In a recent DJ Newswire interview (sub. req.), SBUX CEO Jim Donald said a couple things that left me shaking my head. When asked about the effect that McDonald's premium coffee will have on his business, he said he expects it to be a benefit. The reason? Consumers who like McDonald's premium coffee will likely migrate to SBUX's super-premium. To quote Donald: "we see that migration happening." On its face, the statement does make sense but when you take a step back and think about it, you have to wonder - especially when you consider:
Consumer Reports recently compared coffees and came up with an interesting result. According to its tasters, Starbucks' (NASDAQ:SBUX) coffee was outdone by McDonald's' (NYSE:MCD) premium coffee offering.
Led by a professional tester and some employees of Consumer Reports' food testing unit, the team sampled medium plain coffees (with no sugar and cream, mind you), from two stores each of Starbucks, Dunkin' Donuts, McDonald's and Burger King (NYSEARCA:BKC). The team of taste testers deemed McDonald's premium coffee the best-tasting and the best value, at $1.40 a cup. It might surprise some people that the priciest cup of that size regular coffee actually came from Dunkin' Donuts, at $1.65. In the Northeast, McDonald's sells Newman's Own brand coffee (which is co-branded with Green Mountain Coffee Roasters (NASDAQ:GMCR)).
Let's take this one more step. If you want a cup of coffee in under 15 minutes, do you go to Starbucks? Me neither. Let's be honest, getting coffee at a Starbucks is quite often a real pain in the ass. I still have nightmares about going to order a one for my wife with a cue card knowing that the omission or addition of a single ingredient would cause me to deliver to her a piping hot cup of bile (don't think for a minute I did not notice the disapproving looks from the "barista" and those of you in line as I read the order off the card, either).
In McDonald's you have arguably the world's most efficient food and beverage distribution system. Now that machine is selling your main product and people really like it. This is good? Starbucks itself recognizes its production problems (remember, they blamed a summer earnings miss on them), which is why they are adding drive-thru windows at many locations. To enhance their offerings, SBUX has added breakfast foods and I believe are considering doing the same for lunch. What would you think if McDonald's said they viewed this as "good for our business"? Now, Starbucks does profit from the McDonald's coffee in the Northwest as their Seattle's Best coffee division supplies them, but there are no plans currently to expand this relationship. Earth to Starbucks here...
The switch to premium coffee is clearly working for McDonald's. In the last couple of conference calls, they have given huge credit to their coffee for both their increase in sales and customer counts. Contrast this to Starbucks' call in which they intimated their profit increases were mainly due to price increases on coffee and by selling customers more products once inside, not by increased customer counts. Translation: they are losing people to McDonald's.
This is what caused my jaw to drop: When asked about McDonald's premium coffee in other parts of the country, Donald said he "didn't know the details" - WHAT??!!?? Imagine the CEO of GM (NYSE:GM) saying he was not aware of what Ford (NYSE:F) was doing. Can you guess how fast WalMart's (NYSE:WMT) CEO Lee Scott would be fired if in an interview he said he "did not know" what Target was doing? The very fact that McDonald's chose "Newman's Own" branded coffee gave them instant credibility for its quality, and is responsible for the immediate acceptance it has had. How can Donald not know this?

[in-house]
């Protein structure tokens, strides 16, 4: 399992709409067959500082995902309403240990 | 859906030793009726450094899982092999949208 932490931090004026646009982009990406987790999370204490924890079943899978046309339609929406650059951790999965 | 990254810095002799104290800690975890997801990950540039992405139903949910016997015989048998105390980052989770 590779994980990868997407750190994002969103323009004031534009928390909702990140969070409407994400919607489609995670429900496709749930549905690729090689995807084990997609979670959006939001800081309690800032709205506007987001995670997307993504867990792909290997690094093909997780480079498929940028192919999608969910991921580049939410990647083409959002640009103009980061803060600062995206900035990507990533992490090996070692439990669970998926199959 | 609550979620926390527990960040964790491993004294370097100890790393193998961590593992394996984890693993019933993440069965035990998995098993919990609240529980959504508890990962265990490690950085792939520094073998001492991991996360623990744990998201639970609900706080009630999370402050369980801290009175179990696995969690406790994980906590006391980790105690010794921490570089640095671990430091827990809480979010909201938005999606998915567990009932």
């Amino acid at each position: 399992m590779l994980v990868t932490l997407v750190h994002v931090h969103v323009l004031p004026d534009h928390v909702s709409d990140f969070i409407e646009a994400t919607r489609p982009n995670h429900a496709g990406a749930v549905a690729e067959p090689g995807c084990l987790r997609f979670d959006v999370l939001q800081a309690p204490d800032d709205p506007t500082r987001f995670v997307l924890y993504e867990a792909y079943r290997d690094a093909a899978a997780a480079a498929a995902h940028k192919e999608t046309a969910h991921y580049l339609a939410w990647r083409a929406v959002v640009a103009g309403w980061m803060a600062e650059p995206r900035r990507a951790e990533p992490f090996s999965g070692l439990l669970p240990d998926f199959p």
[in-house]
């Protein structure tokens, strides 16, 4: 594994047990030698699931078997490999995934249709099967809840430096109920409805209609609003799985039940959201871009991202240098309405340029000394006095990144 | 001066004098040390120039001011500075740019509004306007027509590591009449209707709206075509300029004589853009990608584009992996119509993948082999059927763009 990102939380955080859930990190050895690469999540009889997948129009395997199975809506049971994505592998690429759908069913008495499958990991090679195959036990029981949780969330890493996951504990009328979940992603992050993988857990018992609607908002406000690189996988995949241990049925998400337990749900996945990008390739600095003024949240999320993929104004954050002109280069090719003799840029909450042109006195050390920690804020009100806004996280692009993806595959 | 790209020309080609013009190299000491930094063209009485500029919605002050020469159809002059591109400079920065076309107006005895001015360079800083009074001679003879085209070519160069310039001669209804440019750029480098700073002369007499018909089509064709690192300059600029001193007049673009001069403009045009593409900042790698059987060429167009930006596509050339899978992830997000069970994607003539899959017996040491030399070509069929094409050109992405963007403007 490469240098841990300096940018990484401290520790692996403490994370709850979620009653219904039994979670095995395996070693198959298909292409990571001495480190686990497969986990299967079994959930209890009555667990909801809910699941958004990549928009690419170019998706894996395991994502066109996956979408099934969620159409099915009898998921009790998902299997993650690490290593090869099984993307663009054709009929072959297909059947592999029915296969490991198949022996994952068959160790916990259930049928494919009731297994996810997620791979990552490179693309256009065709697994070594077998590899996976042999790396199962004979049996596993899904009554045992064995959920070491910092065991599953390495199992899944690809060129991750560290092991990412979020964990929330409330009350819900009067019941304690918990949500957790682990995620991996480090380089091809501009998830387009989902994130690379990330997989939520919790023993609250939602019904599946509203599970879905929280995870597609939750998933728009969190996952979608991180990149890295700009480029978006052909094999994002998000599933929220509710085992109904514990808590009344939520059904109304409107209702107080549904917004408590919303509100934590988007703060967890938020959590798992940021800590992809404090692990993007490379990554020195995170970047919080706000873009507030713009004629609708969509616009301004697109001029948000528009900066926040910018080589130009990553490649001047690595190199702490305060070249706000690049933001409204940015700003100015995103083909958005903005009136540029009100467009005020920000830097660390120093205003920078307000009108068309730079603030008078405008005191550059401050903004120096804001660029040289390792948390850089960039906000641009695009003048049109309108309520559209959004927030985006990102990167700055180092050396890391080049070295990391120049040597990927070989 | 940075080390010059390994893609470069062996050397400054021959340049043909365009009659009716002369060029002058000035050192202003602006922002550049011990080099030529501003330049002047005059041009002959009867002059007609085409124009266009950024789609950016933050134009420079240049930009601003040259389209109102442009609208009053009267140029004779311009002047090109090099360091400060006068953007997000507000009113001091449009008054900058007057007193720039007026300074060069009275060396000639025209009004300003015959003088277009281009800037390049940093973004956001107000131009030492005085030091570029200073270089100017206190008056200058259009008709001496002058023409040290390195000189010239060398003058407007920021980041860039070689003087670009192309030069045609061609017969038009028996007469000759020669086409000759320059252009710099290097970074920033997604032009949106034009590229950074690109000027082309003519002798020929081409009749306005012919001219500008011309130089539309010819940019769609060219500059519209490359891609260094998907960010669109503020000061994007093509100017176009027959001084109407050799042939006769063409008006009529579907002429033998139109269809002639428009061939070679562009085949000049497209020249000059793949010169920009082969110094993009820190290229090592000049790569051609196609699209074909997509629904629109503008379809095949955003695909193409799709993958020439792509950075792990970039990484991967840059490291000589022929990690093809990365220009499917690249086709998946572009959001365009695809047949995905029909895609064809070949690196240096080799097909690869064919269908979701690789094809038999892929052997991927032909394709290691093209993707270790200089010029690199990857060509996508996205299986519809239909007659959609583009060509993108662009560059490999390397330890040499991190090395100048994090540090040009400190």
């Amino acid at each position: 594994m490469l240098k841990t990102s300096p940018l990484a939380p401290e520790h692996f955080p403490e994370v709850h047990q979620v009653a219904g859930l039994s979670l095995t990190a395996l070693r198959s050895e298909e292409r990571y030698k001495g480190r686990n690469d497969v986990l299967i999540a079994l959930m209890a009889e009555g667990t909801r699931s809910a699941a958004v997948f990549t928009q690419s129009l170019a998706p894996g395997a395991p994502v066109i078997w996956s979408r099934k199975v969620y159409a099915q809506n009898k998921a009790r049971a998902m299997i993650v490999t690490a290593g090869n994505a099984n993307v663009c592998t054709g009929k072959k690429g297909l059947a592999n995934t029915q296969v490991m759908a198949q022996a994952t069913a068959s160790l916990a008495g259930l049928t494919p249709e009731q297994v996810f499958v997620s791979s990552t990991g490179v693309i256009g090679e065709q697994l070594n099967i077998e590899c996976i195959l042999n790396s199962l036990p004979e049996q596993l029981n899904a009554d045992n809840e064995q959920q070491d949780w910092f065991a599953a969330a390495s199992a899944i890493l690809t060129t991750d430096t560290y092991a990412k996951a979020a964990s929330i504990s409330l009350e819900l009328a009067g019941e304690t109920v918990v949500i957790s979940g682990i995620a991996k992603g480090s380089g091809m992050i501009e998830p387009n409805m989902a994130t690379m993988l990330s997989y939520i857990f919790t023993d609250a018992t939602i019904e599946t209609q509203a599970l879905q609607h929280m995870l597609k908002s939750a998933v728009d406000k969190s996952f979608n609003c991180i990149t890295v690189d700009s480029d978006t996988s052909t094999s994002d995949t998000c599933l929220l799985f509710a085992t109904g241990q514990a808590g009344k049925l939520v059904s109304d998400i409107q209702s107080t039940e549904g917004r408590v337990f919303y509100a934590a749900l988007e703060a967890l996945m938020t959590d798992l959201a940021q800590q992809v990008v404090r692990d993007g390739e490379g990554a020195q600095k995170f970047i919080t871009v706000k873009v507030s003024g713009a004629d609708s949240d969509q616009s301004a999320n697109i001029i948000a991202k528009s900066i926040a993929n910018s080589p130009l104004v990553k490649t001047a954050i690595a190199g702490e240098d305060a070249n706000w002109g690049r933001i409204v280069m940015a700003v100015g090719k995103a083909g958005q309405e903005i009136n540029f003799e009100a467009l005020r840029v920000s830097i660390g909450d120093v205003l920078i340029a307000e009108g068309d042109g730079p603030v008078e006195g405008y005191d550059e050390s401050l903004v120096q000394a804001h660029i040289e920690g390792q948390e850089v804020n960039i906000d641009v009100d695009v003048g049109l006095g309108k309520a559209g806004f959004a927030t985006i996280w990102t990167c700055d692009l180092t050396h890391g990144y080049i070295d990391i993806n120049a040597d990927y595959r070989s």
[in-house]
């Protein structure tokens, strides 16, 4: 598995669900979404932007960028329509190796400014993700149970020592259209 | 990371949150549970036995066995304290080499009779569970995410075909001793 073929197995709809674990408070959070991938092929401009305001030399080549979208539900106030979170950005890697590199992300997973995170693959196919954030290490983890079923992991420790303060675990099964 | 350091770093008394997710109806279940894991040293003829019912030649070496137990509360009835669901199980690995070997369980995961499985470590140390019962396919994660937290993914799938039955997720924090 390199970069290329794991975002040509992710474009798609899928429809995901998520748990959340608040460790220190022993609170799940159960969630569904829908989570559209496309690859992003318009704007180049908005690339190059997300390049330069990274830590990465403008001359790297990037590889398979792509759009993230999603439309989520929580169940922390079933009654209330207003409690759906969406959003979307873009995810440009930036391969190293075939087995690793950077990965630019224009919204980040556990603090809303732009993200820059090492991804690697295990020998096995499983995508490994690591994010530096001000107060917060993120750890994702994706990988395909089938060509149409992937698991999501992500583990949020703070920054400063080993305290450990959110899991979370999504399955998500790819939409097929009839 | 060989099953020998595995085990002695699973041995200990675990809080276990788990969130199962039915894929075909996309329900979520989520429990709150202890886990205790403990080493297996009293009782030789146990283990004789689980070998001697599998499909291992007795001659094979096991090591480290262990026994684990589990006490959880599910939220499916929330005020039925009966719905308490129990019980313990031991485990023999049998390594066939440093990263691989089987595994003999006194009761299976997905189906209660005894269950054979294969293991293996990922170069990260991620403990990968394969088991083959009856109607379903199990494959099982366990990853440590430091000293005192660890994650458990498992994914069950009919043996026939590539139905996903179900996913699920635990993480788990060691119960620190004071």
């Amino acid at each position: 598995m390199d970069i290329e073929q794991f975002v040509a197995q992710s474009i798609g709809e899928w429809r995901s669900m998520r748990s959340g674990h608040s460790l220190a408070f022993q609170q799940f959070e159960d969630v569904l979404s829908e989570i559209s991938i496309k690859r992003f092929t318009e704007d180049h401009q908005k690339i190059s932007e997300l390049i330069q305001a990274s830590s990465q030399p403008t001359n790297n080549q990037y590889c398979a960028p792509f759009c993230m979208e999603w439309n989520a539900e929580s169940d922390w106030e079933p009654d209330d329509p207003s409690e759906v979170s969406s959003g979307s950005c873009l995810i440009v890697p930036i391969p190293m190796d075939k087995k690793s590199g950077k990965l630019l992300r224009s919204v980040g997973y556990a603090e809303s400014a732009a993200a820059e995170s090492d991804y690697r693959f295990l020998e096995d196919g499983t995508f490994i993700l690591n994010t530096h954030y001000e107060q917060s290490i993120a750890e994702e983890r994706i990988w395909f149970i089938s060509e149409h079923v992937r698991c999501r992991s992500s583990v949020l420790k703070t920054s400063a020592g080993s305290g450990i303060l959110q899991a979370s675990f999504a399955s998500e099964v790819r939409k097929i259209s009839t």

If I was currently a shareholder of SBUX, this would make me very nervous and I would advise any new potential investor to avoid these shares now.
The hard core Starbucks customer who garners much of his or her self worth from carrying that cup with the barely exposed green logo around will never abandon them, no matter how much they are forced to pay for their "vente soy non fat half-caff white chocolate mocha latte with an extra pump." However, the casual customer will and appears to be. I look at my wife and myself (- it is always a good idea when investing to look at yourself. No matter how unique you think you are, there are lots of people who think and act very similar to you). She was once a daily visitor for Mr. Donald and SBUX. Now, she runs a very successful law practice, has three children at home under four and a very tight schedule. She no longer has the 15 - 20 minutes it takes to park, go inside and get a cup of coffee at Starbucks. Instead, she has discovered that the cappuccino from the Christmas present her thrifty husband bought her is just as good. She can take it with her in her travel mug and avoid walking through the Massachusetts winter weather to get one (that cappuccino machine paid for itself in only six weeks).
As for me, if I am driving around this winter and want a cup of coffee, rather than lug two four-year-olds out of their car seats and in wait in line for one, now that I can get a really good one from inside my car at McDonald's while listening to them sing Brooks & Dunn's "Hillbilly Deluxe," why would I choose anything else? We can't be the only two people out there like this, and judging from McDonald's coffee sales growth, we aren't.
Mr. Donald... are you paying attention?